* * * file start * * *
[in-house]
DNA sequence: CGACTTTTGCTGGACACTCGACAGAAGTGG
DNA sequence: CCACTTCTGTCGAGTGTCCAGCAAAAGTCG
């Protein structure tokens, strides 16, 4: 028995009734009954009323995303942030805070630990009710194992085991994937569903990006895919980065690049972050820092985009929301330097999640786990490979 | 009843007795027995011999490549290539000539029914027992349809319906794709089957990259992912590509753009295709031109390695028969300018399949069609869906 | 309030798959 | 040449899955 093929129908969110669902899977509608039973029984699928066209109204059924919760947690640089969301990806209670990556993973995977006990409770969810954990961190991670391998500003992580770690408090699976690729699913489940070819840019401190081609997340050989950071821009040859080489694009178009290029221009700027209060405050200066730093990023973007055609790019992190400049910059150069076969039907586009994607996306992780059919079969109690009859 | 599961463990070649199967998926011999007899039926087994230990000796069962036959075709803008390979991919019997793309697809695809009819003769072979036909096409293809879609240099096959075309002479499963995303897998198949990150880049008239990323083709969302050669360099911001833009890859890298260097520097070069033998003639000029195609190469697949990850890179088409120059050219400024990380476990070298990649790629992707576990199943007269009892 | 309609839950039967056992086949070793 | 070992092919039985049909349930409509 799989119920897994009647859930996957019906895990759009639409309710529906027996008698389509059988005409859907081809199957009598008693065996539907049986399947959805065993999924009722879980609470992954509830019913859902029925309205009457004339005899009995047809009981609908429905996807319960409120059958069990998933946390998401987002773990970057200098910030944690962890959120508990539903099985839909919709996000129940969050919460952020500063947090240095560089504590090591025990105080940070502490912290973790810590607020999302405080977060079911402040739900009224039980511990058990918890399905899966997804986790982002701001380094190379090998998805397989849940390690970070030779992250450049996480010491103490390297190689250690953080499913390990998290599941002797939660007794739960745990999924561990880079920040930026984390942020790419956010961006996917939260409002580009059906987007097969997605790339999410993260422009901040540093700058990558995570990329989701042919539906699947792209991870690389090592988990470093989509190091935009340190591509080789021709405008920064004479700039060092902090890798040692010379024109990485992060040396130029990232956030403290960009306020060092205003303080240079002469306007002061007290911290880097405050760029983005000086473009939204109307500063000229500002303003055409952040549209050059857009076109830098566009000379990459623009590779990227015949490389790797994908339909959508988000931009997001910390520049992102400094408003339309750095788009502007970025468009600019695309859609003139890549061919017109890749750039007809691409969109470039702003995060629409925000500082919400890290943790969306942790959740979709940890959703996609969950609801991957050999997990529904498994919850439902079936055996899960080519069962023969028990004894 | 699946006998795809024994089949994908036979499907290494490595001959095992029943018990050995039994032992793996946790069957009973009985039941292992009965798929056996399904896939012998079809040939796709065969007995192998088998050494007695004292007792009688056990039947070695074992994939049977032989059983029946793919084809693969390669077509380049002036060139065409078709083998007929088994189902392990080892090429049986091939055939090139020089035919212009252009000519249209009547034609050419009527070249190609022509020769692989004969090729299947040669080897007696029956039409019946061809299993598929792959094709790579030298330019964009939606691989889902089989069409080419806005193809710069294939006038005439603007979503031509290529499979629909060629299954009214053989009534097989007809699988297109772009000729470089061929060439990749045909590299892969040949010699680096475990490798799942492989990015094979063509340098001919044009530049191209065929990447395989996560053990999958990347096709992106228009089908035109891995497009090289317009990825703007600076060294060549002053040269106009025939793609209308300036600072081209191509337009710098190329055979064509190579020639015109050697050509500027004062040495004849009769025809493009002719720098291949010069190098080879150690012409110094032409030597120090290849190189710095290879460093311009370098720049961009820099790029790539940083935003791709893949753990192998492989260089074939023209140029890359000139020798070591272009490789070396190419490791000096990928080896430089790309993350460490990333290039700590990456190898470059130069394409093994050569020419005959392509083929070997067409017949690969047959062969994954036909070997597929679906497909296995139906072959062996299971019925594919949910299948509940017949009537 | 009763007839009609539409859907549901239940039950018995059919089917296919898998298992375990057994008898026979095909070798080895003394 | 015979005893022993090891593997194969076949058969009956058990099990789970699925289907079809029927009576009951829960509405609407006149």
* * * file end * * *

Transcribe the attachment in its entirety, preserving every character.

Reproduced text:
[in-house]
DNA sequence: CGACTTTTGCTGGACACTCGACAGAAGTGG
DNA sequence: CCACTTCTGTCGAGTGTCCAGCAAAAGTCG
């Protein structure tokens, strides 16, 4: 028995009734009954009323995303942030805070630990009710194992085991994937569903990006895919980065690049972050820092985009929301330097999640786990490979 | 009843007795027995011999490549290539000539029914027992349809319906794709089957990259992912590509753009295709031109390695028969300018399949069609869906 | 309030798959 | 040449899955 093929129908969110669902899977509608039973029984699928066209109204059924919760947690640089969301990806209670990556993973995977006990409770969810954990961190991670391998500003992580770690408090699976690729699913489940070819840019401190081609997340050989950071821009040859080489694009178009290029221009700027209060405050200066730093990023973007055609790019992190400049910059150069076969039907586009994607996306992780059919079969109690009859 | 599961463990070649199967998926011999007899039926087994230990000796069962036959075709803008390979991919019997793309697809695809009819003769072979036909096409293809879609240099096959075309002479499963995303897998198949990150880049008239990323083709969302050669360099911001833009890859890298260097520097070069033998003639000029195609190469697949990850890179088409120059050219400024990380476990070298990649790629992707576990199943007269009892 | 309609839950039967056992086949070793 | 070992092919039985049909349930409509 799989119920897994009647859930996957019906895990759009639409309710529906027996008698389509059988005409859907081809199957009598008693065996539907049986399947959805065993999924009722879980609470992954509830019913859902029925309205009457004339005899009995047809009981609908429905996807319960409120059958069990998933946390998401987002773990970057200098910030944690962890959120508990539903099985839909919709996000129940969050919460952020500063947090240095560089504590090591025990105080940070502490912290973790810590607020999302405080977060079911402040739900009224039980511990058990918890399905899966997804986790982002701001380094190379090998998805397989849940390690970070030779992250450049996480010491103490390297190689250690953080499913390990998290599941002797939660007794739960745990999924561990880079920040930026984390942020790419956010961006996917939260409002580009059906987007097969997605790339999410993260422009901040540093700058990558995570990329989701042919539906699947792209991870690389090592988990470093989509190091935009340190591509080789021709405008920064004479700039060092902090890798040692010379024109990485992060040396130029990232956030403290960009306020060092205003303080240079002469306007002061007290911290880097405050760029983005000086473009939204109307500063000229500002303003055409952040549209050059857009076109830098566009000379990459623009590779990227015949490389790797994908339909959508988000931009997001910390520049992102400094408003339309750095788009502007970025468009600019695309859609003139890549061919017109890749750039007809691409969109470039702003995060629409925000500082919400890290943790969306942790959740979709940890959703996609969950609801991957050999997990529904498994919850439902079936055996899960080519069962023969028990004894 | 699946006998795809024994089949994908036979499907290494490595001959095992029943018990050995039994032992793996946790069957009973009985039941292992009965798929056996399904896939012998079809040939796709065969007995192998088998050494007695004292007792009688056990039947070695074992994939049977032989059983029946793919084809693969390669077509380049002036060139065409078709083998007929088994189902392990080892090429049986091939055939090139020089035919212009252009000519249209009547034609050419009527070249190609022509020769692989004969090729299947040669080897007696029956039409019946061809299993598929792959094709790579030298330019964009939606691989889902089989069409080419806005193809710069294939006038005439603007979503031509290529499979629909060629299954009214053989009534097989007809699988297109772009000729470089061929060439990749045909590299892969040949010699680096475990490798799942492989990015094979063509340098001919044009530049191209065929990447395989996560053990999958990347096709992106228009089908035109891995497009090289317009990825703007600076060294060549002053040269106009025939793609209308300036600072081209191509337009710098190329055979064509190579020639015109050697050509500027004062040495004849009769025809493009002719720098291949010069190098080879150690012409110094032409030597120090290849190189710095290879460093311009370098720049961009820099790029790539940083935003791709893949753990192998492989260089074939023209140029890359000139020798070591272009490789070396190419490791000096990928080896430089790309993350460490990333290039700590990456190898470059130069394409093994050569020419005959392509083929070997067409017949690969047959062969994954036909070997597929679906497909296995139906072959062996299971019925594919949910299948509940017949009537 | 009763007839009609539409859907549901239940039950018995059919089917296919898998298992375990057994008898026979095909070798080895003394 | 015979005893022993090891593997194969076949058969009956058990099990789970699925289907079809029927009576009951829960509405609407006149």